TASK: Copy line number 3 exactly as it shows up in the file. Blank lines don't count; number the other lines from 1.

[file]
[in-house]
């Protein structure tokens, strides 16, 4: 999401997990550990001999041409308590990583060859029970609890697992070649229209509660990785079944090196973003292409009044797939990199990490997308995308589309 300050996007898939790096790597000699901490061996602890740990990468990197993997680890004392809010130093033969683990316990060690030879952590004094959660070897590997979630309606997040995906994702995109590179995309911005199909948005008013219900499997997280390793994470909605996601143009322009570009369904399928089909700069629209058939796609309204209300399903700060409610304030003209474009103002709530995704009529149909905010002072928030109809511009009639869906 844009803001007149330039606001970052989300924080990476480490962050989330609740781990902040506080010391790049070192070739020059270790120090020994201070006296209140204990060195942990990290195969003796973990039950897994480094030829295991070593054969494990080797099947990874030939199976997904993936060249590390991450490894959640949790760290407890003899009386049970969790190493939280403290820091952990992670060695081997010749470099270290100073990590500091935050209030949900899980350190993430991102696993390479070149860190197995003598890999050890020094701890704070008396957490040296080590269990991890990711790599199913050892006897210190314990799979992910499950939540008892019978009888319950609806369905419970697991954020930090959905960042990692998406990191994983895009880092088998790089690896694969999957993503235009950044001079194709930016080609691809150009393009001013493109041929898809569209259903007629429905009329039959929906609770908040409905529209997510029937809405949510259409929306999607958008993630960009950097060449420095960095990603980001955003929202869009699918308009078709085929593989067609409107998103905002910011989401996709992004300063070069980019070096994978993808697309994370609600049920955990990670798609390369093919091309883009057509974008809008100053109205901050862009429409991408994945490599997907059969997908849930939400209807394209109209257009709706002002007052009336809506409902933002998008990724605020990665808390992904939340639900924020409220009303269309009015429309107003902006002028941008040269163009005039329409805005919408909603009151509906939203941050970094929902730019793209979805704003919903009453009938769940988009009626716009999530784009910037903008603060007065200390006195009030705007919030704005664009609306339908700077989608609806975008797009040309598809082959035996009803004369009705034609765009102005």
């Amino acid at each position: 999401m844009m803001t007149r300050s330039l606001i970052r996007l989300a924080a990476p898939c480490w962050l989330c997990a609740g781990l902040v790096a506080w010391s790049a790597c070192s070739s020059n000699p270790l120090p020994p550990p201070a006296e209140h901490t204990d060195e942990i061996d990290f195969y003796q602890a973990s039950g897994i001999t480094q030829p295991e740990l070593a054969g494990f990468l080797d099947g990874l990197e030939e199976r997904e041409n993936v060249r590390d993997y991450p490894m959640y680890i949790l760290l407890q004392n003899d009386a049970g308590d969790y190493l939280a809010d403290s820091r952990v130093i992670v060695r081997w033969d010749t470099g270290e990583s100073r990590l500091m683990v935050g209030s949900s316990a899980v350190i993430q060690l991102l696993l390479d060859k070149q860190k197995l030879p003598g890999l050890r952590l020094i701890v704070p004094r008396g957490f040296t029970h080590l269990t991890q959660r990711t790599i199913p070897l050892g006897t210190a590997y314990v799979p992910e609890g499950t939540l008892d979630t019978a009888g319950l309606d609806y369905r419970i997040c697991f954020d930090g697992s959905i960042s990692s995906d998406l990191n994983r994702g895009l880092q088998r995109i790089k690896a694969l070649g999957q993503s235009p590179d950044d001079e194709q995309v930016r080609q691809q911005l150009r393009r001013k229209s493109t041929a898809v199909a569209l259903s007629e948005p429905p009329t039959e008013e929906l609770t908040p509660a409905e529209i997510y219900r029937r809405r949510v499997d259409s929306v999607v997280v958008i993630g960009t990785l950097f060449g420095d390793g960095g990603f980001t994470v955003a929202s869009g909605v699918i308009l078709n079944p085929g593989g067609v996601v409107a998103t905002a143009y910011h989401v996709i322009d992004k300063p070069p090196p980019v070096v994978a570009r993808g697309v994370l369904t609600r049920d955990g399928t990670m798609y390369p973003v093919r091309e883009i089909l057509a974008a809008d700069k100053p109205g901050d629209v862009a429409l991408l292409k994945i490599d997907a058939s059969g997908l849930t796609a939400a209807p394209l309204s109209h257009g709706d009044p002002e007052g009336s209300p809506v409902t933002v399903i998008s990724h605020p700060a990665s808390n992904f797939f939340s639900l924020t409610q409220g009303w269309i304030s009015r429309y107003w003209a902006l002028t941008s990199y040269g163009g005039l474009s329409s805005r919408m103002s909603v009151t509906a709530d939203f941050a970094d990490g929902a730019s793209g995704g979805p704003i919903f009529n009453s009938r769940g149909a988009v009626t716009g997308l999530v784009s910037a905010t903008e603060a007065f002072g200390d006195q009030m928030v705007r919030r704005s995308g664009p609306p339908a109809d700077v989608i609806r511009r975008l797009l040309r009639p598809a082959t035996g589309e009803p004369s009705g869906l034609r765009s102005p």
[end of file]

């Amino acid at each position: 999401m844009m803001t007149r300050s330039l606001i970052r996007l989300a924080a990476p898939c480490w962050l989330c997990a609740g781990l902040v790096a506080w010391s790049a790597c070192s070739s020059n000699p270790l120090p020994p550990p201070a006296e209140h901490t204990d060195e942990i061996d990290f195969y003796q602890a973990s039950g897994i001999t480094q030829p295991e740990l070593a054969g494990f990468l080797d099947g990874l990197e030939e199976r997904e041409n993936v060249r590390d993997y991450p490894m959640y680890i949790l760290l407890q004392n003899d009386a049970g308590d969790y190493l939280a809010d403290s820091r952990v130093i992670v060695r081997w033969d010749t470099g270290e990583s100073r990590l500091m683990v935050g209030s949900s316990a899980v350190i993430q060690l991102l696993l390479d060859k070149q860190k197995l030879p003598g890999l050890r952590l020094i701890v704070p004094r008396g957490f040296t029970h080590l269990t991890q959660r990711t790599i199913p070897l050892g006897t210190a590997y314990v799979p992910e609890g499950t939540l008892d979630t019978a009888g319950l309606d609806y369905r419970i997040c697991f954020d930090g697992s959905i960042s990692s995906d998406l990191n994983r994702g895009l880092q088998r995109i790089k690896a694969l070649g999957q993503s235009p590179d950044d001079e194709q995309v930016r080609q691809q911005l150009r393009r001013k229209s493109t041929a898809v199909a569209l259903s007629e948005p429905p009329t039959e008013e929906l609770t908040p509660a409905e529209i997510y219900r029937r809405r949510v499997d259409s929306v999607v997280v958008i993630g960009t990785l950097f060449g420095d390793g960095g990603f980001t994470v955003a929202s869009g909605v699918i308009l078709n079944p085929g593989g067609v996601v409107a998103t905002a143009y910011h989401v996709i322009d992004k300063p070069p090196p980019v070096v994978a570009r993808g697309v994370l369904t609600r049920d955990g399928t990670m798609y390369p973003v093919r091309e883009i089909l057509a974008a809008d700069k100053p109205g901050d629209v862009a429409l991408l292409k994945i490599d997907a058939s059969g997908l849930t796609a939400a209807p394209l309204s109209h257009g709706d009044p002002e007052g009336s209300p809506v409902t933002v399903i998008s990724h605020p700060a990665s808390n992904f797939f939340s639900l924020t409610q409220g009303w269309i304030s009015r429309y107003w003209a902006l002028t941008s990199y040269g163009g005039l474009s329409s805005r919408m103002s909603v009151t509906a709530d939203f941050a970094d990490g929902a730019s793209g995704g979805p704003i919903f009529n009453s009938r769940g149909a988009v009626t716009g997308l999530v784009s910037a905010t903008e603060a007065f002072g200390d006195q009030m928030v705007r919030r704005s995308g664009p609306p339908a109809d700077v989608i609806r511009r975008l797009l040309r009639p598809a082959t035996g589309e009803p004369s009705g869906l034609r765009s102005p």